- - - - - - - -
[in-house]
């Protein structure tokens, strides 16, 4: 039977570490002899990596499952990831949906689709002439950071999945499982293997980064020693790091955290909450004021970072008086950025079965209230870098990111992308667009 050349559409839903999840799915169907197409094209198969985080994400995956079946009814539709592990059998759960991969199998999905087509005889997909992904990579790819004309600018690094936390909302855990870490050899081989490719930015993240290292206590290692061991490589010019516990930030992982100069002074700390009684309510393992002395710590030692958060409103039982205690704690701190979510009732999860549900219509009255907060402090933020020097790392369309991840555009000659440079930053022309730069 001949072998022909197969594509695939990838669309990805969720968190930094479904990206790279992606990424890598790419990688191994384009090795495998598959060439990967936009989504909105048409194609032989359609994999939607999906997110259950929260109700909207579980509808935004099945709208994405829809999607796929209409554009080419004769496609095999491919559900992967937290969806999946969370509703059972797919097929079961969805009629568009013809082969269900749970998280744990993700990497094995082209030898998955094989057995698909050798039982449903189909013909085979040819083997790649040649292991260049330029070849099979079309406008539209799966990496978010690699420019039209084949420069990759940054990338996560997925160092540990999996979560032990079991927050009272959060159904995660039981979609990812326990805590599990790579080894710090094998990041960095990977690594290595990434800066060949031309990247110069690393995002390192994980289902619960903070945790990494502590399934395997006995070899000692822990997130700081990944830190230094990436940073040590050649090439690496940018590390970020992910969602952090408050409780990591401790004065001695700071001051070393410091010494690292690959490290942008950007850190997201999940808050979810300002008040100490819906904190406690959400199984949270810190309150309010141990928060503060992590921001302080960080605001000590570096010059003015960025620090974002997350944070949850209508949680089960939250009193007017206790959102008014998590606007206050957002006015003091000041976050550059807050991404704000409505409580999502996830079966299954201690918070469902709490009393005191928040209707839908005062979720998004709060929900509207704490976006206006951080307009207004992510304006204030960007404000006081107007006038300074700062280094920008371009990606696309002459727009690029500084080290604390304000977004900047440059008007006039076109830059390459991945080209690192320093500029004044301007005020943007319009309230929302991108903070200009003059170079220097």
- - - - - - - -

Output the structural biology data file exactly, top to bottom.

[in-house]
């Protein structure tokens, strides 16, 4: 039977570490002899990596499952990831949906689709002439950071999945499982293997980064020693790091955290909450004021970072008086950025079965209230870098990111992308667009 050349559409839903999840799915169907197409094209198969985080994400995956079946009814539709592990059998759960991969199998999905087509005889997909992904990579790819004309600018690094936390909302855990870490050899081989490719930015993240290292206590290692061991490589010019516990930030992982100069002074700390009684309510393992002395710590030692958060409103039982205690704690701190979510009732999860549900219509009255907060402090933020020097790392369309991840555009000659440079930053022309730069 001949072998022909197969594509695939990838669309990805969720968190930094479904990206790279992606990424890598790419990688191994384009090795495998598959060439990967936009989504909105048409194609032989359609994999939607999906997110259950929260109700909207579980509808935004099945709208994405829809999607796929209409554009080419004769496609095999491919559900992967937290969806999946969370509703059972797919097929079961969805009629568009013809082969269900749970998280744990993700990497094995082209030898998955094989057995698909050798039982449903189909013909085979040819083997790649040649292991260049330029070849099979079309406008539209799966990496978010690699420019039209084949420069990759940054990338996560997925160092540990999996979560032990079991927050009272959060159904995660039981979609990812326990805590599990790579080894710090094998990041960095990977690594290595990434800066060949031309990247110069690393995002390192994980289902619960903070945790990494502590399934395997006995070899000692822990997130700081990944830190230094990436940073040590050649090439690496940018590390970020992910969602952090408050409780990591401790004065001695700071001051070393410091010494690292690959490290942008950007850190997201999940808050979810300002008040100490819906904190406690959400199984949270810190309150309010141990928060503060992590921001302080960080605001000590570096010059003015960025620090974002997350944070949850209508949680089960939250009193007017206790959102008014998590606007206050957002006015003091000041976050550059807050991404704000409505409580999502996830079966299954201690918070469902709490009393005191928040209707839908005062979720998004709060929900509207704490976006206006951080307009207004992510304006204030960007404000006081107007006038300074700062280094920008371009990606696309002459727009690029500084080290604390304000977004900047440059008007006039076109830059390459991945080209690192320093500029004044301007005020943007319009309230929302991108903070200009003059170079220097």